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Angus Journal

The Angus Journal Daily, formerly the Angus e-List, is a compilation of Angus industry news; information about hot topics in the beef industry; and updates about upcoming shows, sales and events. Click here to subscribe.

News Update

May 11, 2018

Transition from Feeding to Breeding

Many bulls purchased at a bull sale have been overfed to some degree and confined during their growing months. Now, they must suddenly adjust to being on pasture and breeding cows. Most of them need a little time to make the transition.

“The first step is to avoid buying a bull that is grossly overfat,” says John Kastelic, veterinarian and professor of cattle reproductive health at the University of Calgary. “He needs to be in reasonable condition, however, since bulls lose a lot of weight during their first breeding season, especially on extensive range pastures. If they are fairly active, they will easily drop 200 pounds or more. You don’t want them going out thin, especially if they are breeding cows early in the spring. That early grass looks lush and green, but has high water content and not enough dry matter,” he says.

You want the bull not too thin and not too fat, and on a mostly forage-based diet before you turn them out. It’s also wise to have bulls in a large enough area to get some exercise.

Continue reading this Angus Beef Bulletin EXTRA article online.

WASDE 2018 and 2019 Beef/Pork Forecasts

Key highlights from the latest World Agricultural Supply Demand Estimates report:

Beef: USDA made some notable adjustments to its forecasts for 2018 beef production. Gone is the expected 10% jump in second quarter (Q2) beef production that was presented in the April report. Now USDA is forecasting Q2 production to be up 5.4% compared to the previous year. Some of this reflects the slower pace of slaughter in April. Production growth in third quarter (Q3) was revised from 4.3% to 2.9% while fourth quarter (Q4) was revised down from 5.1% to 4.9%. For the year, USDA now is forecasting beef production to be 27.278 billion pounds (lb.), some 424 million lb. less than the forecast presented a month ago. This volume represents a 3.9% increase from year-ago levels. Only minor adjustments were made to import/export forecasts, so the change in per capita consumption is largely driven by the downward revision in production forecasts. Currently USDA is forecasting 2018 per capita consumption on a retail basis to be 58.1 lb. per person, 1.5% less than in last month’s forecast but still 2.1% higher than a year ago.

Read the full report online at

Danielle Beck Discusses Positive ‘Fake Meat’
Provisions in Pending Legislation

The National Cattlemen’s Beef Association’s (NCBA) Beltway Beef podcast is ready for your listening pleasure and intellectual enrichment. This weekly commentary features NCBA members, leaders, staff and more every week.

This week, NCBA’s director of government affairs, Danielle Beck, discusses language in the U.S. House Agriculture Appropriations bill that would give the USDA jurisdiction over lab-grown “meat” products. She also discusses similar measures moving on the state legislative level in Missouri and Minnesota.

Listen to the podcast online.

Secretary Perdue Announces Fourth ‘Back to Our Roots’ Tour

U.S. Secretary of Agriculture Sonny Perdue will embark on his fourth “Back to Our Roots” tour next Monday, May 14, to hear ideas and concerns from local farmers, ranchers, producers, foresters, agriculture students, business owners, community leaders and USDA employees. The tour will last through Thursday and include stops in New Mexico, Colorado, Wyoming and Nebraska. During different segments of the tour, Perdue will be joined by New Mexico Governor Susana Martinez, Colorado Governor John Hickenlooper, Nebraska Governor Pete Ricketts, New Mexico Secretary of Agriculture Jeff Witte, Colorado Agriculture Commissioner Don Brown, Wyoming Agriculture Director Doug Miyamoto, Nebraska Director of Agriculture Steve Wellman, and American Farm Bureau Federation (AFBF) President Zippy Duvall.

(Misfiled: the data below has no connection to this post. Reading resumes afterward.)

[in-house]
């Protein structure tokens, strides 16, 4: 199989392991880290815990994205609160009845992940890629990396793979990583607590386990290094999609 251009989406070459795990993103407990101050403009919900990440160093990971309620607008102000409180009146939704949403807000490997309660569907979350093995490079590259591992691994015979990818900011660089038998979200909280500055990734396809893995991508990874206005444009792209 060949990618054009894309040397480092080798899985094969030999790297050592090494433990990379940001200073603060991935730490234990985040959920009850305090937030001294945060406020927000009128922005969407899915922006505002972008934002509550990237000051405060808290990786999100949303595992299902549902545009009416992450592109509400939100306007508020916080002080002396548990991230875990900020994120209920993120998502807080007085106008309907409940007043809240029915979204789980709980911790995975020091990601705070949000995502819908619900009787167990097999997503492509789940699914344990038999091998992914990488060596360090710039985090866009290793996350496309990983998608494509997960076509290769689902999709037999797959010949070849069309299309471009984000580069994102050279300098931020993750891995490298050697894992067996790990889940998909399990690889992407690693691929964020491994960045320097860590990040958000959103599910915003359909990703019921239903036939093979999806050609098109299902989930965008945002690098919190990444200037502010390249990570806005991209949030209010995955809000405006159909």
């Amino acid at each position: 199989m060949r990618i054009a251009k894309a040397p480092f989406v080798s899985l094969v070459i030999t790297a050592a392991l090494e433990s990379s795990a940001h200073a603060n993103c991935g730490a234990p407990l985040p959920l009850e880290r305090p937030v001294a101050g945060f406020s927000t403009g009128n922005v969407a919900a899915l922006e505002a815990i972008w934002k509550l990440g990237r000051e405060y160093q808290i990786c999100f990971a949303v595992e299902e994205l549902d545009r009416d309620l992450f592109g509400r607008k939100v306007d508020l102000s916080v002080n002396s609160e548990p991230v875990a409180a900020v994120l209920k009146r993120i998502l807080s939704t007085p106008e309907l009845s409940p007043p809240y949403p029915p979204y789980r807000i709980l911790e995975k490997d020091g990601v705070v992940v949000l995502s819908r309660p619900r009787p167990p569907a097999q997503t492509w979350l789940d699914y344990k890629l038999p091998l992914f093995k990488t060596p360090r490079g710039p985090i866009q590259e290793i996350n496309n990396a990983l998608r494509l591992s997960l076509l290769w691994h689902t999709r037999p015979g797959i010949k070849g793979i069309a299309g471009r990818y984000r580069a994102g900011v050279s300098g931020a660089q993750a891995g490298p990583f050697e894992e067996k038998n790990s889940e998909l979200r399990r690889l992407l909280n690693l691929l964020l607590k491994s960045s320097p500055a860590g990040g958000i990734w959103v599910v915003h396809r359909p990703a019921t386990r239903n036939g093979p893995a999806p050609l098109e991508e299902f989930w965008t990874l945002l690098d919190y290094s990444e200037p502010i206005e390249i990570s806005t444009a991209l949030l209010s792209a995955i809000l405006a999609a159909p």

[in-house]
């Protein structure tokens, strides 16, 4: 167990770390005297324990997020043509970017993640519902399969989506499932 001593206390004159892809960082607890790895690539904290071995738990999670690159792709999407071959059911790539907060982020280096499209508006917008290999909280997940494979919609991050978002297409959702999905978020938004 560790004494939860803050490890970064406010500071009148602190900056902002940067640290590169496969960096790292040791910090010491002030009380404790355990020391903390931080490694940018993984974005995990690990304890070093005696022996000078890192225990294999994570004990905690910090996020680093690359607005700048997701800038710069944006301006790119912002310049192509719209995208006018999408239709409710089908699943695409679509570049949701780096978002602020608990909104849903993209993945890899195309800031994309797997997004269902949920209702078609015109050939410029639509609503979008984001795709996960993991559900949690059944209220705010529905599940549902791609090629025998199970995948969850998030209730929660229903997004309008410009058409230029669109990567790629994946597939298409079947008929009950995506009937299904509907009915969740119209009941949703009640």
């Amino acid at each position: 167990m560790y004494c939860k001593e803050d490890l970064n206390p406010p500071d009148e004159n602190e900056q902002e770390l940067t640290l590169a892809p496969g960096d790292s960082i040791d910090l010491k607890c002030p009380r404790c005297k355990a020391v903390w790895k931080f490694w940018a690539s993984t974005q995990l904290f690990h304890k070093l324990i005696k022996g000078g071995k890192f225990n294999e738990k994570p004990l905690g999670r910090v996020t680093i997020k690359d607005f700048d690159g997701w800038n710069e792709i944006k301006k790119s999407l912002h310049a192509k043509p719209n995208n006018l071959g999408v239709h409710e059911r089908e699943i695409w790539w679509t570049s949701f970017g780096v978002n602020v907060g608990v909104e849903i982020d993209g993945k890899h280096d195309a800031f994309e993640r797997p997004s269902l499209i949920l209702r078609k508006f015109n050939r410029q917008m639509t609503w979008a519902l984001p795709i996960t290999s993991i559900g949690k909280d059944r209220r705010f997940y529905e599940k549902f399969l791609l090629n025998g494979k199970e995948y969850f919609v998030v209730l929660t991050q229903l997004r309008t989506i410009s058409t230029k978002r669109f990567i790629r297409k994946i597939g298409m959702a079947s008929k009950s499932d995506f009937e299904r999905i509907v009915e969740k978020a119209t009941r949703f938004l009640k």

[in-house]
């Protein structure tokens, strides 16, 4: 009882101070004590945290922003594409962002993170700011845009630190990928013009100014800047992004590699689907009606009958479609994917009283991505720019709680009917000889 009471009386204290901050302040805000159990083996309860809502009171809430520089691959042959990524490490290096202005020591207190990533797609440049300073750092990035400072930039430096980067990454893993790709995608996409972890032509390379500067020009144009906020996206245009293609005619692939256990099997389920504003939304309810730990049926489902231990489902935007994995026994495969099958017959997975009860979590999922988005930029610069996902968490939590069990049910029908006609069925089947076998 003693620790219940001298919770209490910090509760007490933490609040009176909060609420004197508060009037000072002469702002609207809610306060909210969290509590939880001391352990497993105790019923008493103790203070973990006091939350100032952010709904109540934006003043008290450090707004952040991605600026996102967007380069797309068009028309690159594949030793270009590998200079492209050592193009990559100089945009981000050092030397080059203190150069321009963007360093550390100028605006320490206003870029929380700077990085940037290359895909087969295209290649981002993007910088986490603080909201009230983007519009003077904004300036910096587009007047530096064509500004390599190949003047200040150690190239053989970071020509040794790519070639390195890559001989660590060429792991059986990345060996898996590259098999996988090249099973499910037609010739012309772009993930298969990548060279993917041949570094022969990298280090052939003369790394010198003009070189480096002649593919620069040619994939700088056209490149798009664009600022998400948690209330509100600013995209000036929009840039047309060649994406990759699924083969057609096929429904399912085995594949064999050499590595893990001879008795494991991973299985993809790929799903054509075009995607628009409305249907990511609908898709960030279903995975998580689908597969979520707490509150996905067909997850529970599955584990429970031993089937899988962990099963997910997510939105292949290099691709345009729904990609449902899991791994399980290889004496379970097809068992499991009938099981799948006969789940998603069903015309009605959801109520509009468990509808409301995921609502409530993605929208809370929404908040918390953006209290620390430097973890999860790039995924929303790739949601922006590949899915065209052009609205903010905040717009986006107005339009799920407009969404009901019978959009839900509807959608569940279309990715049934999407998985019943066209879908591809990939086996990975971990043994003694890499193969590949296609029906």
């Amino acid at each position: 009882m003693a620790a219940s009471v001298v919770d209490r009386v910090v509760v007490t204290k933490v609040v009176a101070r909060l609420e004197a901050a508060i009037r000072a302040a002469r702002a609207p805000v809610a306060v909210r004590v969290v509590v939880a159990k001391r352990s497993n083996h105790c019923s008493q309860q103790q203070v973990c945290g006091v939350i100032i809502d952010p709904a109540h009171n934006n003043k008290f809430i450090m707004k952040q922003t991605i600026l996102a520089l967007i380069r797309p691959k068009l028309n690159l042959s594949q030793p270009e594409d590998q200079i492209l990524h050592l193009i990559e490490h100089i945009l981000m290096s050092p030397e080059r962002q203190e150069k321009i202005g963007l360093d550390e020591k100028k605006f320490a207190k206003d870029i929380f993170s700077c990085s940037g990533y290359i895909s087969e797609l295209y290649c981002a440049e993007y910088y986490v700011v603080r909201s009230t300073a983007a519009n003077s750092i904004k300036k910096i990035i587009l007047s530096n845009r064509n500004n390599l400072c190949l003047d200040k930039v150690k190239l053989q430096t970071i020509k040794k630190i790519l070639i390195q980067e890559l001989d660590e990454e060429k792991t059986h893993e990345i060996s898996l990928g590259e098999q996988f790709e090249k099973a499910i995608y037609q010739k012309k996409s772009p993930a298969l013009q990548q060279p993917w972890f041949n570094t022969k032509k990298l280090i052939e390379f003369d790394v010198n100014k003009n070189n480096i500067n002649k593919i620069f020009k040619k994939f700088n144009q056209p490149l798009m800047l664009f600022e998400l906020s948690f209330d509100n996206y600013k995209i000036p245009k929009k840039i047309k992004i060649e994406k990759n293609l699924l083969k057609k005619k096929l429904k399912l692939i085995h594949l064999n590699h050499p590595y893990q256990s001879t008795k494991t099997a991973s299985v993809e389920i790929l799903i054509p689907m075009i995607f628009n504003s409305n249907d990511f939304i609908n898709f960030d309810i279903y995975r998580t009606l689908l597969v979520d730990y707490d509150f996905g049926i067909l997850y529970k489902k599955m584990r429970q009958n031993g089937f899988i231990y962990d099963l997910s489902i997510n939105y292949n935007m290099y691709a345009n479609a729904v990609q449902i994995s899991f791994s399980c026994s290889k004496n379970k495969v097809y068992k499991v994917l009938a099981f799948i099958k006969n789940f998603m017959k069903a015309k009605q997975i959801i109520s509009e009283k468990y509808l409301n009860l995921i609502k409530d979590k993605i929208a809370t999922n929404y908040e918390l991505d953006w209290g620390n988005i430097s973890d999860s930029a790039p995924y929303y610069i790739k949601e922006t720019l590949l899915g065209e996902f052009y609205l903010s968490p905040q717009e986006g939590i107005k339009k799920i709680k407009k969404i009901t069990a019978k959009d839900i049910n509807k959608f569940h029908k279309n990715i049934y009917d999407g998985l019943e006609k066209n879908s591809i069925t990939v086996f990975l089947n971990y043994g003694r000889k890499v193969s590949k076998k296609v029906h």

“This tour is another great chance to escape Washington and meet face-to-face with America’s farmers, ranchers, producers and foresters,” Perdue said. “We want to take our message directly to the American people and give them an opportunity to express their ideas and concerns. As Congress and the administration continue their work on important issues like rural infrastructure, trade and the Farm Bill, USDA stands ready to give the agriculture community a voice.”

Secretaries Perdue and Zinke Join Forces
to Combat 2018 Wildfire Season

Perdue and Secretary of the Interior Ryan Zinke May 10 hosted a fire briefing for members of Congress at the USDA to hear the forecast for this year’s wildfire season. Following the meeting, the secretaries sent a memorandum to wildland fire leadership highlighting the importance of inter-departmental collaboration to increase firefighter, public and community safety as the 2018 wildfire season approaches. The 2017 wildfire season was one of the most challenging years on record, stressing the need for the USDA and the Department of the Interior to work together in combating this year’s fires.

“As we begin this year’s fire season, we want to remind everyone that the protection of firefighters and public safety is the single highest priority in every fire-management activity and decision that we make,” Perdue and Zinke said. “Last year we lost 14 wildland firefighters who sacrificed their own lives to protect the lives of others, and that is something we hope to prevent this year.”

“Additionally, both departments will continue to collaborate to ensure all firefighting assets are being used in an efficient and effective manner.”

Read the full USDA news release online.



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